Europol’s European Cyber Crime Centre (EC3) has successfully supported efforts to identify several victims of child sexual abuse through its third Victim Identification Task Force (VIDTF).

Experts from Portugal and other countries participated in the VIDTF 3 hosted at Europol headquarters from 28 January to 10 February, which saw them identify victims of child sexual abuse and exploitation using advanced techniques, software and their knowledge and expertise. As a result, victims of this damaging crime have been located living in several countries in the EU and beyond. Law enforcement authorities in those countries are currently working to finalise the identification of the children and save them from further atrocities.

VIDTF 3 saw 25 experts in victim identification from 16 countries and 22 agencies coming together to work on shared materials at Europol’s headquarters over 12 days. They were supported by Europol staff, all specialists and analysts in this crime area. The unique combination of collaborative work, image and video analysis, and criminal intelligence meant that the experts worked through millions of files to find and exploit vital clues. The effort was funded by the European Commission’s EMPACT Cyber CSE programme.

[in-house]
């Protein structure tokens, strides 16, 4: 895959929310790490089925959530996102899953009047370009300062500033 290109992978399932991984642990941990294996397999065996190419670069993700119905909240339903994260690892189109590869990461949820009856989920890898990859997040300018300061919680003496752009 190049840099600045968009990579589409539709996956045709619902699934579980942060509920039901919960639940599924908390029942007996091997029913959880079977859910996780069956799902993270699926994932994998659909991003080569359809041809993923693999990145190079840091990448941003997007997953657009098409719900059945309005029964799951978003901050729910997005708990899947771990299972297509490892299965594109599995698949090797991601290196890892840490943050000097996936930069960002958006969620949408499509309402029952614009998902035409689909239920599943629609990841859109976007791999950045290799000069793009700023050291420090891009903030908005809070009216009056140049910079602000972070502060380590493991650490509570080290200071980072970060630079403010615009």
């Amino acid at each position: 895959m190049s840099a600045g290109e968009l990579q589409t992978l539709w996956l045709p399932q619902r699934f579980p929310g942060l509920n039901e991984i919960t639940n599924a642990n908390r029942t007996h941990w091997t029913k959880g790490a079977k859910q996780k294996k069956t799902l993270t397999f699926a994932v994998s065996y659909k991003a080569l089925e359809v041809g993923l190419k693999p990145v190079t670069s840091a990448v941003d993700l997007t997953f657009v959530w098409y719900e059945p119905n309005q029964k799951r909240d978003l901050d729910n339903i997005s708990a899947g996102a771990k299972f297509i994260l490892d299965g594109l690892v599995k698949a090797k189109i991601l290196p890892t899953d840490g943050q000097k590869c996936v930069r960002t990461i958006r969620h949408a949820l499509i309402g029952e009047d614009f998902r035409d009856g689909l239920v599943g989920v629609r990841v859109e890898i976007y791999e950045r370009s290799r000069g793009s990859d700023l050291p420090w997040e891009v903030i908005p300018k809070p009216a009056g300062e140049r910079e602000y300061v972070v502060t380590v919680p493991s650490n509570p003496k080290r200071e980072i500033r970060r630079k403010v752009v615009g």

The uploading of groups of linked images and video files to the International Child Sexual Exploitation Database (ICSE) hosted at Interpol is an integral part of the VIDTF model.

This allows investigators with access to ICSE to contribute to the effort while it is taking place and afterwards. In VIDTF 3 the different teams uploaded 265 new contributions to ICSE and made more than 350 additions to existing contributions, therefore increasing the chances of the victims depicted being identified and safeguarded.

Another significant part of the work is using existing techniques and developing new techniques to gather information from images and video files. Experts worked extensively on this and shared the new knowledge with their colleagues.

Victim identification experts participated from Interpol and law enforcement agencies in Australia, Austria, Belgium, Canada, Cyprus, Estonia, France, Germany, Italy, Netherlands, Portugal, Romania, Spain, Switzerland, UK and USA.